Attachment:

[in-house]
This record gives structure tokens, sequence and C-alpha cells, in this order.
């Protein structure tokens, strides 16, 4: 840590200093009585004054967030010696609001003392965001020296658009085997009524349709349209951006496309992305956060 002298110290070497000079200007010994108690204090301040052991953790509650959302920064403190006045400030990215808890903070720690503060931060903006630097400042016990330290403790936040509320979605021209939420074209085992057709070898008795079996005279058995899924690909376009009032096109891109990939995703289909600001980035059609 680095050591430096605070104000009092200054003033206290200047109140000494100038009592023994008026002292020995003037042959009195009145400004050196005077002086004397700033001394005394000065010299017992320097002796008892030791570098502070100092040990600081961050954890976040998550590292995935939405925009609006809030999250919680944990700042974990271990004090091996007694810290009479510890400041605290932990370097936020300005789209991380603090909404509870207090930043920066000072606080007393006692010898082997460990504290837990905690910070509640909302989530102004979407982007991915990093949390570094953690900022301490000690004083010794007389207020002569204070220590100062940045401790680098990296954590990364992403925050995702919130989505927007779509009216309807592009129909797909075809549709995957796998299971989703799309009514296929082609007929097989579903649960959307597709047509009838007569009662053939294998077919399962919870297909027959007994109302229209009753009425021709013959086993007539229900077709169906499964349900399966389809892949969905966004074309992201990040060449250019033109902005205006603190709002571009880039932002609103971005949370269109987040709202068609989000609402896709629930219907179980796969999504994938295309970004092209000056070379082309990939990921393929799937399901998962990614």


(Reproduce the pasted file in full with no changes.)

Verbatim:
[in-house]
This record gives structure tokens, sequence and C-alpha cells, in this order.
């Protein structure tokens, strides 16, 4: 840590200093009585004054967030010696609001003392965001020296658009085997009524349709349209951006496309992305956060 002298110290070497000079200007010994108690204090301040052991953790509650959302920064403190006045400030990215808890903070720690503060931060903006630097400042016990330290403790936040509320979605021209939420074209085992057709070898008795079996005279058995899924690909376009009032096109891109990939995703289909600001980035059609 680095050591430096605070104000009092200054003033206290200047109140000494100038009592023994008026002292020995003037042959009195009145400004050196005077002086004397700033001394005394000065010299017992320097002796008892030791570098502070100092040990600081961050954890976040998550590292995935939405925009609006809030999250919680944990700042974990271990004090091996007694810290009479510890400041605290932990370097936020300005789209991380603090909404509870207090930043920066000072606080007393006692010898082997460990504290837990905690910070509640909302989530102004979407982007991915990093949390570094953690900022301490000690004083010794007389207020002569204070220590100062940045401790680098990296954590990364992403925050995702919130989505927007779509009216309807592009129909797909075809549709995957796998299971989703799309009514296929082609007929097989579903649960959307597709047509009838007569009662053939294998077919399962919870297909027959007994109302229209009753009425021709013959086993007539229900077709169906499964349900399966389809892949969905966004074309992201990040060449250019033109902005205006603190709002571009880039932002609103971005949370269109987040709202068609989000609402896709629930219907179980796969999504994938295309970004092209000056070379082309990939990921393929799937399901998962990614």